Remember how I said that I was going to temporarily reserve judgment about my son’s possible OCD symptoms? Impossible, you said. Well, I hate to admit it, but you were right.

It all started when my daughter received a Leap Frog picnic basket with play food for her birthday. Typically, my three year old son wants to play with the baby toys, and my one year old daughter wants to play with the big kid toys.  So, my son co-opted the picnic basket for himself.

He immediately picked his favorites out of the basket: a blue plate, naturally, a slice of watermelon, a cracker with cheese, and a cookie. Resentful that her brother took her toy, my daughter also took a liking to the cookie and carries it all over the house whenever he’s not around.

Last weekend, while my son was staying with his grandparents, my daughter started playing with the picnic basket. When I heard her pitiful wail, I went over to see what was wrong. To my horror, the cookie was missing!

I tore the house apart looking for the cookie, searching in every room and under every chair, table, bookcase, etc. Meanwhile, all I kept thinking was that, if my son came home and the cookie was gone, all h**l would break loose. I seriously considered just buying a whole new basket if I couldn’t find the cookie.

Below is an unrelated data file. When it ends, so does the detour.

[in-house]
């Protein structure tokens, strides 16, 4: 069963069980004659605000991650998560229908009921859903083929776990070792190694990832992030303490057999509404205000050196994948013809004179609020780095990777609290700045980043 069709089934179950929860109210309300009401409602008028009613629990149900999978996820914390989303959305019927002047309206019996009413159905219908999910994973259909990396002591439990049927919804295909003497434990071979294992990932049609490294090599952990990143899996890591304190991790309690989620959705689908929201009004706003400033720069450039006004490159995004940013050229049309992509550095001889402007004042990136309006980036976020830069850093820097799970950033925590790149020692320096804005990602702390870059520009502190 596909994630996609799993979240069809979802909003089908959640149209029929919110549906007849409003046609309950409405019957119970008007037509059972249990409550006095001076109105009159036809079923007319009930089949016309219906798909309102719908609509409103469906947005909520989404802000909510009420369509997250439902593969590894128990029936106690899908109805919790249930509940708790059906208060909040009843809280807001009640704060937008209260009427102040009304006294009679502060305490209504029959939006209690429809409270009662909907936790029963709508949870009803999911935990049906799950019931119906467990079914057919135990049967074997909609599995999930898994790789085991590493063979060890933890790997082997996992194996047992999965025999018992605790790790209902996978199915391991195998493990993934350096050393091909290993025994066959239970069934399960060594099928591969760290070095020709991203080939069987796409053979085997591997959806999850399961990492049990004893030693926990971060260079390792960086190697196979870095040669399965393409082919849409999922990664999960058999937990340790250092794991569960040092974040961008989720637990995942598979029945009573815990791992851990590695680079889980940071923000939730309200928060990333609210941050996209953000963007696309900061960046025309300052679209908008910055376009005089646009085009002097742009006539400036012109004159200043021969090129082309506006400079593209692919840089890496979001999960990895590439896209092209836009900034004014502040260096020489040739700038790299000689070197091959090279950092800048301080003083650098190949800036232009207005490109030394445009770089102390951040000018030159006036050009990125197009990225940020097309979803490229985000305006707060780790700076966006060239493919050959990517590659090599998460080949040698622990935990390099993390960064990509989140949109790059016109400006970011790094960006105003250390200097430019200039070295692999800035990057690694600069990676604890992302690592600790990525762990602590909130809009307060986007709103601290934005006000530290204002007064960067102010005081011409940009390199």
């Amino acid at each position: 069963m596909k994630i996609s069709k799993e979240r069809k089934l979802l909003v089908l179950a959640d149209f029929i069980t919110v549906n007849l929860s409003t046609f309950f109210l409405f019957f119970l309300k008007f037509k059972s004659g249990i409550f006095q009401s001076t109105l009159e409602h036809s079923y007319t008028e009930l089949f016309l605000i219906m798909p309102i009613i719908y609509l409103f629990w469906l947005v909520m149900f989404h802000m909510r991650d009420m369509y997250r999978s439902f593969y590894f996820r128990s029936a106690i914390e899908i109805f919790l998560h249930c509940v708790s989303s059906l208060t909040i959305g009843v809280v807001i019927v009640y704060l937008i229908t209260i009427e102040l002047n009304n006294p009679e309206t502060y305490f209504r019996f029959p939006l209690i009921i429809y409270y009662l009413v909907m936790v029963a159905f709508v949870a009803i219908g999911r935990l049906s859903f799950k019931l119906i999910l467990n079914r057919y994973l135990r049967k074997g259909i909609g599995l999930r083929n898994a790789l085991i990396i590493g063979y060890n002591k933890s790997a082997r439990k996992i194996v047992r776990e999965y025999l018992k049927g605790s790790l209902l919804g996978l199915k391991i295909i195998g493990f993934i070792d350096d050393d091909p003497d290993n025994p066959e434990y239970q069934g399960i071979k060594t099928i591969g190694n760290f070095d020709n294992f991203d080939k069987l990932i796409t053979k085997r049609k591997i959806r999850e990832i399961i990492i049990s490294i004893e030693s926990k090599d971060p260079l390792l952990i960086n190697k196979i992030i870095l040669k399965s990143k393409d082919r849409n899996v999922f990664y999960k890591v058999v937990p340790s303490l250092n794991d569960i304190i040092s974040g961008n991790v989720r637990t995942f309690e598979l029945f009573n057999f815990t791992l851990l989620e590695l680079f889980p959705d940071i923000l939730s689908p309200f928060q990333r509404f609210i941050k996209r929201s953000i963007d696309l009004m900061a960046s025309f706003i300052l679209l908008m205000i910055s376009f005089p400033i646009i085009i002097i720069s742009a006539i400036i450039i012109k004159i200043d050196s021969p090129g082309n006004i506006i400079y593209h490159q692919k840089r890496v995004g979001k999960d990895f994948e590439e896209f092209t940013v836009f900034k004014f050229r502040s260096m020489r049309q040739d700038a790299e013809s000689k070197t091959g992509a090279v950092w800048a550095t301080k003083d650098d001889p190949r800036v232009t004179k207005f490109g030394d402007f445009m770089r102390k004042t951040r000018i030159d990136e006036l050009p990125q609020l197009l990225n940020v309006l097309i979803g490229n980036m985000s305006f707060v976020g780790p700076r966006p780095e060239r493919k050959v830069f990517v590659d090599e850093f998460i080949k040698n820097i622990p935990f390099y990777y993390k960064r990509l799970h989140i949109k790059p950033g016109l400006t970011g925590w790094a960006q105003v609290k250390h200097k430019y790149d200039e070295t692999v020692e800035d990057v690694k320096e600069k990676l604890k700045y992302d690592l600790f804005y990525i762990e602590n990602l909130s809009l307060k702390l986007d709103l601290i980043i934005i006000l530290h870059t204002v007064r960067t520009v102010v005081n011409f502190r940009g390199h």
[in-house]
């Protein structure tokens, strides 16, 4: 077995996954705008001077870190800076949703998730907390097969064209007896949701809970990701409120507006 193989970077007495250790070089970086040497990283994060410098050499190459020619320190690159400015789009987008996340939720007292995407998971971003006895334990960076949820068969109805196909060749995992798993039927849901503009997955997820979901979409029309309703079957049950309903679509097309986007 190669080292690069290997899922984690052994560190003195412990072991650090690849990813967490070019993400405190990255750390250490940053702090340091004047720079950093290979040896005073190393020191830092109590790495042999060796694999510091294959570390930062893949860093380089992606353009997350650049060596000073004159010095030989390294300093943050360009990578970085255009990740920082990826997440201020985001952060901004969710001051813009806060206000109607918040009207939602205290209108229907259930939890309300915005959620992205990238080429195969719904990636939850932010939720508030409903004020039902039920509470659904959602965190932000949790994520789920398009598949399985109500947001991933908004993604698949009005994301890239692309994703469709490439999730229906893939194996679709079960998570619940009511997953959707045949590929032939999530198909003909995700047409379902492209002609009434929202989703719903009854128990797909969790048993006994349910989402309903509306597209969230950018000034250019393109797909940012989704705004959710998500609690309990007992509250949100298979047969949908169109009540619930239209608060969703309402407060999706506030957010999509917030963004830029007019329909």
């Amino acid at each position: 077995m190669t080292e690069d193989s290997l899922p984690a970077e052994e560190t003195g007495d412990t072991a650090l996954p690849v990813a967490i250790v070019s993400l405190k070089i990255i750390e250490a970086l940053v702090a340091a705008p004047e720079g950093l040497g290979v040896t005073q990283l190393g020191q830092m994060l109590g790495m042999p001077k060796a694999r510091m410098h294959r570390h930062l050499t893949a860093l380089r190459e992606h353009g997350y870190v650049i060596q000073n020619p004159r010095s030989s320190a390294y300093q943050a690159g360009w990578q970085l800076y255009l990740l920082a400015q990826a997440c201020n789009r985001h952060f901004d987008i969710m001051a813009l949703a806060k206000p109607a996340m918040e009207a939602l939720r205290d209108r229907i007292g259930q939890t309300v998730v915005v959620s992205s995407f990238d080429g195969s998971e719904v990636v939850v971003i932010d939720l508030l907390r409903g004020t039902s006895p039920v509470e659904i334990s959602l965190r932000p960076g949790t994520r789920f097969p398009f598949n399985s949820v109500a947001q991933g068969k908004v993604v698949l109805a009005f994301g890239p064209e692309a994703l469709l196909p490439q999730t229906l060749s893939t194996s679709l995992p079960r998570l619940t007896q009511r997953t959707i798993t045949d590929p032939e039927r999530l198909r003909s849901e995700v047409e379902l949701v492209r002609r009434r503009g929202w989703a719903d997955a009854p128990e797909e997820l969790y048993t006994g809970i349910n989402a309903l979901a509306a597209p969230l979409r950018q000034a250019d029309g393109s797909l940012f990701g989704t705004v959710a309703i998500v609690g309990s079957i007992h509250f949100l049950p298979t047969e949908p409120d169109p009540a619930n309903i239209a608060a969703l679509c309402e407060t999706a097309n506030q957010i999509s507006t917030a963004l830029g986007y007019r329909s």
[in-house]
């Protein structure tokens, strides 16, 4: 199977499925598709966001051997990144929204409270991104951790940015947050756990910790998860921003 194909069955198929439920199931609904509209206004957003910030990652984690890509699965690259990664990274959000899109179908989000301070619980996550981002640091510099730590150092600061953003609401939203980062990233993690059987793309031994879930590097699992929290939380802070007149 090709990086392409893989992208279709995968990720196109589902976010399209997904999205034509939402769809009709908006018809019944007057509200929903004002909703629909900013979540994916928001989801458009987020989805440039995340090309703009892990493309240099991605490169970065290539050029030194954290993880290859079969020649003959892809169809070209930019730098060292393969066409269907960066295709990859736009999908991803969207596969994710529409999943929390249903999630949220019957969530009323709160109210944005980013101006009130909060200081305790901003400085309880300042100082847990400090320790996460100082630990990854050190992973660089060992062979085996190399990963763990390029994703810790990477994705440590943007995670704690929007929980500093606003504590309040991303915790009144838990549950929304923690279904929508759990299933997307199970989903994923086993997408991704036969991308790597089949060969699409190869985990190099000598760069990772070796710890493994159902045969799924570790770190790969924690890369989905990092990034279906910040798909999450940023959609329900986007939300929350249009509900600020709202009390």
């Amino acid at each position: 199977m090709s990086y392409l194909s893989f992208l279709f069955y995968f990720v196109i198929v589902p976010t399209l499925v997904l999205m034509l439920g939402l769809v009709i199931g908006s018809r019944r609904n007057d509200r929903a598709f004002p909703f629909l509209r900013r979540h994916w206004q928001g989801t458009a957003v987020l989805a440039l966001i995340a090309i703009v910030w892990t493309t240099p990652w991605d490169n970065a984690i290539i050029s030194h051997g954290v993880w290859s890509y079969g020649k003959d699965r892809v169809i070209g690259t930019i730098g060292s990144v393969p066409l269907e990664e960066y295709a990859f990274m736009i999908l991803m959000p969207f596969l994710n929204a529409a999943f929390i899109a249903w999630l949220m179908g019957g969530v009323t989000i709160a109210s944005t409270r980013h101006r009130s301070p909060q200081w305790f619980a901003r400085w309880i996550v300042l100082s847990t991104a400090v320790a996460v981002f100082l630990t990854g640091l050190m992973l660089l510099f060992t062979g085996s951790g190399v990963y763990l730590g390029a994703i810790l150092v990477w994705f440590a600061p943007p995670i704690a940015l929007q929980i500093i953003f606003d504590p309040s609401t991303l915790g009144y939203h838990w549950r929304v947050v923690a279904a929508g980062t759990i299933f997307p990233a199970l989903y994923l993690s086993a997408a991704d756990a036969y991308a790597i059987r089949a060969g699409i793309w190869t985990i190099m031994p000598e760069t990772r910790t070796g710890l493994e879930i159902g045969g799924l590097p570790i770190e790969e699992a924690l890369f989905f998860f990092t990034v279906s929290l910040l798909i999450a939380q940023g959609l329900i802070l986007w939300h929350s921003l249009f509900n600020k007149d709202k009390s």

This is not the first time I’ve frantically searched for one of his toys. He has always developed inexplicable attachments to certain items: a blue dump truck puzzle piece, a blue foam circle from a soft shapes book, a blue UNC stuffed bear. But, amazingly, in three plus years, I haven’t lost a single toy or piece of a toy of his. I shudder to think what would have happened otherwise.

Eventually, the pretend cookie turned up under the bench in our entryway. I breathed a huge sigh of relief, thankful that all was right with the world again.

Later that day, I recounted the story to my husband. Before I could finish, he said, “I bet it was under the bench in the hall.” Shocked, I asked how he could possibly have known that. His response, because that’s our daughter’s favorite place to hide things.

Is this “normal”? Was I, using OCD terminology, accommodating him?

Is there room for me under that bench?